Debuting in third (surprisingly), Lionsgate’s The Commuter grossed $13.7m from 2,892 hubs and totaled $16.38m over the 4-day frame. The Commuter’s 3-day opening is +19.7% ahead of Liam Neeson’s 2015 flop Run All Night ($11.01m debut). The Commuter’s reception has been largely meh and isn’t likely to carry it too far, but the actioner has its eyes on $40m+ if it doesn’t collapse next weekend. Lionsgate will have to hope for a decent foreign run, given the film’s $30m production budget, but this is far from a disaster.

Similar to The Post, there are no international numbers to report for The Commuter.

The Greatest Showman review
© 20th Century Fox

Keeping fourth for the fourth consecutive weekend, Fox’s The Greatest Showman refuses to quit, grabbing another $12.5 million (-9.2%) over the 3-day and $15.6m over the 4-day weekend. Domestic cume for the Hugh Jackman musical is $98.35m and will eclipse $100m this week. This is pretty incredible, considering the $84m-budgeted Showman shaped up to be a write-off following an underwhelming $8.81m opening weekend – thus far, Showman’s notched a stellar 11.17x multiple, a figure that’ll only grow higher over the coming weeks. There aren’t quite any precedents for a performance like this (in its genre, anyway), but The Greatest Showman should clear $125m+ by run’s end.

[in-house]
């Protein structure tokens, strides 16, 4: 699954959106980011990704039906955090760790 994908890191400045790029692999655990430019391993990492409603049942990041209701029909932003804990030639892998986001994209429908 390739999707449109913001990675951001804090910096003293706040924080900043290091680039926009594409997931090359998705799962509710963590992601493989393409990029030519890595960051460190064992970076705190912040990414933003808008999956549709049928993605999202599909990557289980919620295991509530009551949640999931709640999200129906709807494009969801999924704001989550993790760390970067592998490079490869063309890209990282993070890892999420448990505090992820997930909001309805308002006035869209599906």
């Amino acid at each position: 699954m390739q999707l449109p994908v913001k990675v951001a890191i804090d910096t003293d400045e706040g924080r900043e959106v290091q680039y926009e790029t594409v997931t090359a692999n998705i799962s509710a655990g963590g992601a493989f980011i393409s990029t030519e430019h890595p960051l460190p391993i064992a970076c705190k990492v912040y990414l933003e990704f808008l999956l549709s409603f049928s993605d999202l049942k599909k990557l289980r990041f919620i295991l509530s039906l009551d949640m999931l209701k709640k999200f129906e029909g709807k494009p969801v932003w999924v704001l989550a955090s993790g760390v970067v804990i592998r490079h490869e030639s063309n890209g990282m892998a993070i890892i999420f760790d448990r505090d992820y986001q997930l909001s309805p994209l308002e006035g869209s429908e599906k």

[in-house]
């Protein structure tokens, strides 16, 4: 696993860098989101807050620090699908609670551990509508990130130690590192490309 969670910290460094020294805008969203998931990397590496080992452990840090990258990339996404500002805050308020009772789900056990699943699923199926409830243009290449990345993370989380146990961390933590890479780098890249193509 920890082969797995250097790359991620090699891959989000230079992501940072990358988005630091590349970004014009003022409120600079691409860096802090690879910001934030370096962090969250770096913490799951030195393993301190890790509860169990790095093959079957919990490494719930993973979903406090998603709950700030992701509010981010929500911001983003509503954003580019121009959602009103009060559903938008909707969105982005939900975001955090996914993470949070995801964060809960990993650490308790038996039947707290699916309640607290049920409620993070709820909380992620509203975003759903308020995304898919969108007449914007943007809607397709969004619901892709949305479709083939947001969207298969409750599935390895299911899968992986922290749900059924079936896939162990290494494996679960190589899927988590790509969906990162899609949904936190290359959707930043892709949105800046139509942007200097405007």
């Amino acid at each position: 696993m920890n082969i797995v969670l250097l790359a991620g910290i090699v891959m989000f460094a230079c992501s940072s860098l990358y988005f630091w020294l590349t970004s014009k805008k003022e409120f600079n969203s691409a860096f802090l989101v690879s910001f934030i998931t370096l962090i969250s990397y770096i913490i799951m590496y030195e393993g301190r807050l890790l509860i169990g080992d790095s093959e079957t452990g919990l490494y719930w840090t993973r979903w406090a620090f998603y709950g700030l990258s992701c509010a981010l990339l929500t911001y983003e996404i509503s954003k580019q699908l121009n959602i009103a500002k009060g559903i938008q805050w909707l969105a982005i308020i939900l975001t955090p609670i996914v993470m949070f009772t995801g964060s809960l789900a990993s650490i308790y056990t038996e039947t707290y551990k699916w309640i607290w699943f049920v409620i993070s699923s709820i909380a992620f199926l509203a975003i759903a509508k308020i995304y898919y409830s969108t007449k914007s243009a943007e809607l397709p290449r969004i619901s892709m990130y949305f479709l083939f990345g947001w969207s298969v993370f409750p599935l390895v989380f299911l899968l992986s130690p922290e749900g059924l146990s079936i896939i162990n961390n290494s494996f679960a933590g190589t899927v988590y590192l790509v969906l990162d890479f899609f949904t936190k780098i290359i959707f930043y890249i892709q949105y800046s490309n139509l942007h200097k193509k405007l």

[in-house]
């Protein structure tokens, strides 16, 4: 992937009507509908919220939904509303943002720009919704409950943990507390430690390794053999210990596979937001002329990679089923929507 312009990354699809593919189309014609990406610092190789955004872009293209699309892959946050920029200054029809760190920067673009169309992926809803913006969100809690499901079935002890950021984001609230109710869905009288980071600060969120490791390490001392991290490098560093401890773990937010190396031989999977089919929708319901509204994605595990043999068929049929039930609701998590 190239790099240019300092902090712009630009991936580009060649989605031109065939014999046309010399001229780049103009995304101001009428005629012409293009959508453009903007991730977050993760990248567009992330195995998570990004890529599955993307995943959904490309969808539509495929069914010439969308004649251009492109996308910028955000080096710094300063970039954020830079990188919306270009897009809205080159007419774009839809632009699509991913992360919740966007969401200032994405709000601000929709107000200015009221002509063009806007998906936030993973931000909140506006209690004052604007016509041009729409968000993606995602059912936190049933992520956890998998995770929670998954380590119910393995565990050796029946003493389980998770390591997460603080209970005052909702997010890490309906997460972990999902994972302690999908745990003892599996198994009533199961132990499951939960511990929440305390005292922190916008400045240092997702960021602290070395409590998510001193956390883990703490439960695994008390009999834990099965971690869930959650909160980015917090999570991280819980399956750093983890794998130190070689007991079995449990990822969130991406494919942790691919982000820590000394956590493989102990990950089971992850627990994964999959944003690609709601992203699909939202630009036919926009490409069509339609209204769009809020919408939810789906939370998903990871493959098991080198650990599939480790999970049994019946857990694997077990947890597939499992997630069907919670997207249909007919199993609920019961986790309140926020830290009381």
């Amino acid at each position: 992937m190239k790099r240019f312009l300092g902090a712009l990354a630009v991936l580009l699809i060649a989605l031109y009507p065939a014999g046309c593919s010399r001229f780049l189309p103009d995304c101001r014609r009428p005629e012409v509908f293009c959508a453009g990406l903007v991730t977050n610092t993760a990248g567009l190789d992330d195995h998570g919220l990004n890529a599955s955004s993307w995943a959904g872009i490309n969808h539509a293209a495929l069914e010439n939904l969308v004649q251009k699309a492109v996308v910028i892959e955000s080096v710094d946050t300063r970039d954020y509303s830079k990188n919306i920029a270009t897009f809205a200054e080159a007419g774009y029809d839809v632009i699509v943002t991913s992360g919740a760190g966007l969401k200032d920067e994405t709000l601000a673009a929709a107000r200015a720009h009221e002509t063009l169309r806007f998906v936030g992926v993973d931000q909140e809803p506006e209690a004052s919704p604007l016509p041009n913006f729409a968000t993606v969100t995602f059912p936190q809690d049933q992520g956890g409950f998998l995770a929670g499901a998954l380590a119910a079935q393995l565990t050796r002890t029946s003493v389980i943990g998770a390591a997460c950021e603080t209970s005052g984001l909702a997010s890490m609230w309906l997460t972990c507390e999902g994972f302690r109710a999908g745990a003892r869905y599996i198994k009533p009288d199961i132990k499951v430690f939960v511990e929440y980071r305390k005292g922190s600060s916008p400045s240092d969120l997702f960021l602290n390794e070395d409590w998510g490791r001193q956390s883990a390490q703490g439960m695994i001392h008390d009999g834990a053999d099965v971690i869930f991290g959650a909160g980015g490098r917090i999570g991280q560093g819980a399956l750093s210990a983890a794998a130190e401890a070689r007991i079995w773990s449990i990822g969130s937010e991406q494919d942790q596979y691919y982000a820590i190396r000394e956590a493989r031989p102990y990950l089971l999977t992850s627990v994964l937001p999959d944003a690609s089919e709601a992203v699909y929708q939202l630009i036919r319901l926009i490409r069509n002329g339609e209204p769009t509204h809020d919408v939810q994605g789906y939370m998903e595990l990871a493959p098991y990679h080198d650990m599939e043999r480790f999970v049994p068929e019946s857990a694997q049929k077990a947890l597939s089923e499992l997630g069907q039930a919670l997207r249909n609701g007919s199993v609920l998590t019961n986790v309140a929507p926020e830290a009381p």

Internationally, The Greatest Showman grossed $15.2m from 71 markets for an overseas cume of $100.12m. Global is $198.47m. Top markets are the the U.K. ($18.2m), Australia ($12.6m), Mexico ($9.6m), South Korea ($9.1m), and Russia ($6.5m).

© Universal Pictures

Falling to fifth, Universal/Blumhouse’s Insidious: The Last Key scared up $12.45 million in its sophomore frame, down -57.9% from its surprisingly good debut. Four-day total is $14.61m for a $50.85m cume. The Last Key’s decline isn’t too bad, as far as horror drops go, comparing favourably against 2015’s Insidious: Chapter 3 (-67.8%) and 2013’s Insidious: Chapter 2 (-65.7%). The fourth Insidious film is running +26.5% ahead of Chapter 3 at the same point in release and will outgross it ($52.22m) this week. Regarding its endgame, watch for The Last Key to tally around $65m (or higher, if it doesn’t completely tumble from here). A great start to the year for Universal, as The Last Key was made for cheap ($10m).